PIF* promotes brain re-myelination locally while regulating systemic inflammation- clinically relevant multiple sclerosis M.smegmatis model
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Giuseppe Migliara1,7,*, Martin Mueller2,3,*, Alessia Piermattei1, Chaya Brodie4, Michael J. Paidas3, Eytan R. Barnea5,6,*, Francesco Ria1,*
1Università Cattolica del S. Cuore, Institute of General Pathology, Largo Francesco Vito, 100168 Rome, Italy
2Department of Obstetrics and Gynecology, University of Bern, 3010, Bern, Switzerland
3Department of Obstetrics, Gynecology and Reproductive Sciences, Yale Women and Children’s Center for Blood Disorders and Preeclampsia Advancement, Yale University School of Medicine, FMB 3398, New Haven, CT 06520-8063, USA
4Department of Neurosurgery, Henry Ford Hospital, Detroit, MI 48202, USA
5Society for the Investigation of Early Pregnancy (SIEP), Cherry Hill, NJ 08003, USA
6BioIncept, Cherry Hill, NJ 08003, USA
7Present address: Department of Public Health and Infectious Diseases, Sapienza University of Rome, 00185 Rome, Italy
*GM and MM and ERB and FR contributed equally, PIF* PROPRIETARY
Eytan R. Barnea, email: [email protected]
Keywords: preImplantation factor, neuroprotection, neuroregeneration, M. smegmatis bacteria, RR-EAE clinically-relevant model
Received: July 14, 2016 Accepted: January 10, 2017 Published: February 24, 2017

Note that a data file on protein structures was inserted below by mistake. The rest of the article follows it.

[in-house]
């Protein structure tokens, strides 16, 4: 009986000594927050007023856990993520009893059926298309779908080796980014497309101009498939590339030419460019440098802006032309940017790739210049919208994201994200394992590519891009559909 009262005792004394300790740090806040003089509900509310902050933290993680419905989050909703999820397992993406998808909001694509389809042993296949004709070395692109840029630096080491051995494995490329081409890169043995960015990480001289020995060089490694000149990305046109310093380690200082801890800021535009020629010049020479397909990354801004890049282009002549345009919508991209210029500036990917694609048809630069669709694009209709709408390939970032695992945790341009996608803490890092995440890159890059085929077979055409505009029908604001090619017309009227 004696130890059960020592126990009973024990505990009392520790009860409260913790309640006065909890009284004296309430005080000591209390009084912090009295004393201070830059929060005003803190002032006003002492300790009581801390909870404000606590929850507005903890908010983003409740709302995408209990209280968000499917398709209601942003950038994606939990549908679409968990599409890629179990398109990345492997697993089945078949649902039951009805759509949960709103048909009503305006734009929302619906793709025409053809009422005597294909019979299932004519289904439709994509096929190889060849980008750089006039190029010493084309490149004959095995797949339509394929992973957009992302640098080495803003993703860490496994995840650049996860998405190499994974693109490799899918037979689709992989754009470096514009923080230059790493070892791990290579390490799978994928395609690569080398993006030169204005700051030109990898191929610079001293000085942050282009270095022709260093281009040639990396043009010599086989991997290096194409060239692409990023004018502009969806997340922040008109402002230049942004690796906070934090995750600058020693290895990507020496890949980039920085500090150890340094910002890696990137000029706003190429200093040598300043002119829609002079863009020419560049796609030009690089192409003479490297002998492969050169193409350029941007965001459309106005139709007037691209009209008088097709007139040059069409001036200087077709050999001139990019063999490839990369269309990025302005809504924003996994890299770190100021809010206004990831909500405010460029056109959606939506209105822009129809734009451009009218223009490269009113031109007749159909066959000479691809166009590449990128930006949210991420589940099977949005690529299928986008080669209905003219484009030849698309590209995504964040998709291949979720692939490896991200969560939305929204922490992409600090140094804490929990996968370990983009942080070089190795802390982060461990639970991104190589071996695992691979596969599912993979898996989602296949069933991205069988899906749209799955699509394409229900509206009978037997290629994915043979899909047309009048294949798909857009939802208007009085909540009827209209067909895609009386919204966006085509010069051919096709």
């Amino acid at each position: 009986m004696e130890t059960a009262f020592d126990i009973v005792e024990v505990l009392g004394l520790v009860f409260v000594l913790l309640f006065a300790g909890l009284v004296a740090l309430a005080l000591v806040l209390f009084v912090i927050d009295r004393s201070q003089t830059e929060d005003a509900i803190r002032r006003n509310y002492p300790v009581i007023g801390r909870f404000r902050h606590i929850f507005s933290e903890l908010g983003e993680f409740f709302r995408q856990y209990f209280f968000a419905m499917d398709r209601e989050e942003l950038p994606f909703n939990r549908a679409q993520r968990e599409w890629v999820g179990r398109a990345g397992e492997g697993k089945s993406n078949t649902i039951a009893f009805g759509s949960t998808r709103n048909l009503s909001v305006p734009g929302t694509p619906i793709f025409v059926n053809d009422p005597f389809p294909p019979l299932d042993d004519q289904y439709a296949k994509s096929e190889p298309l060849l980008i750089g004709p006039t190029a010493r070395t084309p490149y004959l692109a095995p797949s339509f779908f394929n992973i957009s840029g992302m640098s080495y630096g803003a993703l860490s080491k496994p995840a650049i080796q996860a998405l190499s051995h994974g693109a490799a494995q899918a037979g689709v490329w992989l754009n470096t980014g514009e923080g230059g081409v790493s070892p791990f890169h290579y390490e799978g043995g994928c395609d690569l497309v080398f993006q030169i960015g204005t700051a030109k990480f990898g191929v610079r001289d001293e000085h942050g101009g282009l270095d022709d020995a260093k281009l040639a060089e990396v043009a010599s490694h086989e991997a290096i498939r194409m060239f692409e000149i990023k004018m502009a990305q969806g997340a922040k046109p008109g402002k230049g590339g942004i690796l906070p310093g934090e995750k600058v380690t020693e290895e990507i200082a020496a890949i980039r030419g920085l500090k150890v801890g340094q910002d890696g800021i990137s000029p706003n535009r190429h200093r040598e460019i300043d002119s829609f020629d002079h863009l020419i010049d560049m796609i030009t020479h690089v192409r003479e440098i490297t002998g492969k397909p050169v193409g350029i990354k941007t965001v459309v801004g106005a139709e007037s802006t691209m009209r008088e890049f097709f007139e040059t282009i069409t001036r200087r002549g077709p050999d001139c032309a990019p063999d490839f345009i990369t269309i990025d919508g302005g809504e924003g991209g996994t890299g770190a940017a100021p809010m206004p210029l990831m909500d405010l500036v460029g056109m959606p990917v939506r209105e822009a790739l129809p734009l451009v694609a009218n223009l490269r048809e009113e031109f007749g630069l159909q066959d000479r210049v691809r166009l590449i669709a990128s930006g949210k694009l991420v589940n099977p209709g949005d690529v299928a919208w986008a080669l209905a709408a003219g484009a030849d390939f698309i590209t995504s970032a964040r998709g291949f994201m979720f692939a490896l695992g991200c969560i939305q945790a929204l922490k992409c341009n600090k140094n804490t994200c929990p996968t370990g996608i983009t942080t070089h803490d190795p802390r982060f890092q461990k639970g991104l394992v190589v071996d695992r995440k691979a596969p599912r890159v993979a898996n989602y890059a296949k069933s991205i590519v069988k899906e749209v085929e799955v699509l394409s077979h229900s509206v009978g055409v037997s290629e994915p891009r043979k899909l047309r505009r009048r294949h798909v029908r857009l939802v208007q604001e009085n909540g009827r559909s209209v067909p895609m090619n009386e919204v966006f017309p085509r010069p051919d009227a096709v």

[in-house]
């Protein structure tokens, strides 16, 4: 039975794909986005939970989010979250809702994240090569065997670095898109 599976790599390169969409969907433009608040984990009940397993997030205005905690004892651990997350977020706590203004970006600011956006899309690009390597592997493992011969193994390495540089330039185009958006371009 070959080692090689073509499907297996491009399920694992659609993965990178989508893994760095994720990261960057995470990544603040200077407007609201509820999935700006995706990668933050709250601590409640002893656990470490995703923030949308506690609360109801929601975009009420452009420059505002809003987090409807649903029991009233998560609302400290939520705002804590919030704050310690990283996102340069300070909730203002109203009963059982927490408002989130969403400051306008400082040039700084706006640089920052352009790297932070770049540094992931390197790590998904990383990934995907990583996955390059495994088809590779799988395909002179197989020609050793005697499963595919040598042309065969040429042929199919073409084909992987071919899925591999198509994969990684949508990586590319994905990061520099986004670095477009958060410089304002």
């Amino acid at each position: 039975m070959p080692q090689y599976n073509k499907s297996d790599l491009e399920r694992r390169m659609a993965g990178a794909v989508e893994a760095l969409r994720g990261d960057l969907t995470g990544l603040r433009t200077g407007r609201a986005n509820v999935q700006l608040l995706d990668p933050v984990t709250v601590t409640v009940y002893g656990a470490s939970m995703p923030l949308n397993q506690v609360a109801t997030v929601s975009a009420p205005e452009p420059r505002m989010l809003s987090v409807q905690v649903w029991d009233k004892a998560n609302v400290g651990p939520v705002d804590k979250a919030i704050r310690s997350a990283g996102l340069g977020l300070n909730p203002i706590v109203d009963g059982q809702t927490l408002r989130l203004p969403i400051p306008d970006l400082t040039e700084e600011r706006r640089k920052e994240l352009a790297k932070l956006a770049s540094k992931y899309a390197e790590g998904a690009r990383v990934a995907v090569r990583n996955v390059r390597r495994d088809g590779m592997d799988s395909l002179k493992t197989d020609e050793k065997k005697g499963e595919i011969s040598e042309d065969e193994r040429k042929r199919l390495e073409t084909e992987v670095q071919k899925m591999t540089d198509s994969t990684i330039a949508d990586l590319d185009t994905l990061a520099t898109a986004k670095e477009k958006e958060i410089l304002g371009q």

Neurologic disease diagnosis and treatment is challenging. Multiple Sclerosis (MS) is a demyelinating autoimmune disease with few clinical forms and uncertain etiology. Current studies suggest that it is likely caused by infection(s) triggering a systemic immune response resulting in antigen/non-antigen-related autoimmune response in central nervous system (CNS). New therapeutic approaches are needed. Secreted by viable embryos, PreImplantation Factor (PIF) possesses a local and systemic immunity regulatory role. Synthetic PIF (PIF) duplicates endogenous peptide’s protective effect in pre-clinical autoimmune and transplantation models. PIF protects against brain hypoxia-ischemia by directly targeting microglia and neurons. In chronic experimental autoimmune encephalitis (EAE) model PIF reverses paralysis while promoting neural repair. Herein we report that PIF directly promotes brain re-myelination and reverses paralysis in relapsing remitting EAE MS model. PIF crosses the blood-brain barrier targeting microglia. Systemically, PIF decreases pro-inflammatory IL23/IL17 cytokines, while preserving CNS-specific T-cell repertoire. Global brain gene analysis revealed that PIF regulates critical Na+/K+/Ca++ ions, amino acid and glucose transport genes expression. Further, PIF modulates oxidative stress, DNA methylation, cell cycle regulation, and protein ubiquitination while regulating multiple genes. In cultured astrocytes, PIF promotes BDNF-myelin synthesis promoter and SLC2A1 (glucose transport) while reducing deleterious E2F5, and HSP90ab1 (oxidative stress) genes expression. In cultured microglia, PIF increases anti-inflammatory IL10 while reducing pro-inflammatory IFNγ expression. Collectively, PIF promotes brain re-myelination and neuroprotection in relapsing remitting EAE MS model. Coupled with ongoing, Fast-Track FDA approved clinical trial, NCT#02239562 (immune disorder), current data supports PIF’s translation for neurodegenerative disorders therapy.
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